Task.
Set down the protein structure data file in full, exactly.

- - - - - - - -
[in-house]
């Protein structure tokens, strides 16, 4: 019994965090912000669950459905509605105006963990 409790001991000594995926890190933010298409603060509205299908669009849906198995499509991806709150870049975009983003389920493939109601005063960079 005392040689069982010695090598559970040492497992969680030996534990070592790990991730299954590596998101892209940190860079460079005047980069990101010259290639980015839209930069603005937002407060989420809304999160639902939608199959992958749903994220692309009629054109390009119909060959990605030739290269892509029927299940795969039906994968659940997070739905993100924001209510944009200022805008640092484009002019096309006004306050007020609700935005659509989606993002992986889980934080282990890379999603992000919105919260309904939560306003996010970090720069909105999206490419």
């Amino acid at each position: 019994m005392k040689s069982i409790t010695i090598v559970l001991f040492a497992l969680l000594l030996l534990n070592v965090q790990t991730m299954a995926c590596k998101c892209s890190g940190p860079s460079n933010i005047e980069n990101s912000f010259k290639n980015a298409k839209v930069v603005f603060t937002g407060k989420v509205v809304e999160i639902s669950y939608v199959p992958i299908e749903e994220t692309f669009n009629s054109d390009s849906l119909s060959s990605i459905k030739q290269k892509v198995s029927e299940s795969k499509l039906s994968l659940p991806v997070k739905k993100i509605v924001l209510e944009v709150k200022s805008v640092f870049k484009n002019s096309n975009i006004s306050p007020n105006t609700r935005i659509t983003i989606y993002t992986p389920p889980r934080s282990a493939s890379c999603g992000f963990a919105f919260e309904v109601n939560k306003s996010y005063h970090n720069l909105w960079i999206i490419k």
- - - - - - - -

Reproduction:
[in-house]
């Protein structure tokens, strides 16, 4: 019994965090912000669950459905509605105006963990 409790001991000594995926890190933010298409603060509205299908669009849906198995499509991806709150870049975009983003389920493939109601005063960079 005392040689069982010695090598559970040492497992969680030996534990070592790990991730299954590596998101892209940190860079460079005047980069990101010259290639980015839209930069603005937002407060989420809304999160639902939608199959992958749903994220692309009629054109390009119909060959990605030739290269892509029927299940795969039906994968659940997070739905993100924001209510944009200022805008640092484009002019096309006004306050007020609700935005659509989606993002992986889980934080282990890379999603992000919105919260309904939560306003996010970090720069909105999206490419």
């Amino acid at each position: 019994m005392k040689s069982i409790t010695i090598v559970l001991f040492a497992l969680l000594l030996l534990n070592v965090q790990t991730m299954a995926c590596k998101c892209s890190g940190p860079s460079n933010i005047e980069n990101s912000f010259k290639n980015a298409k839209v930069v603005f603060t937002g407060k989420v509205v809304e999160i639902s669950y939608v199959p992958i299908e749903e994220t692309f669009n009629s054109d390009s849906l119909s060959s990605i459905k030739q290269k892509v198995s029927e299940s795969k499509l039906s994968l659940p991806v997070k739905k993100i509605v924001l209510e944009v709150k200022s805008v640092f870049k484009n002019s096309n975009i006004s306050p007020n105006t609700r935005i659509t983003i989606y993002t992986p389920p889980r934080s282990a493939s890379c999603g992000f963990a919105f919260e309904v109601n939560k306003s996010y005063h970090n720069l909105w960079i999206i490419k």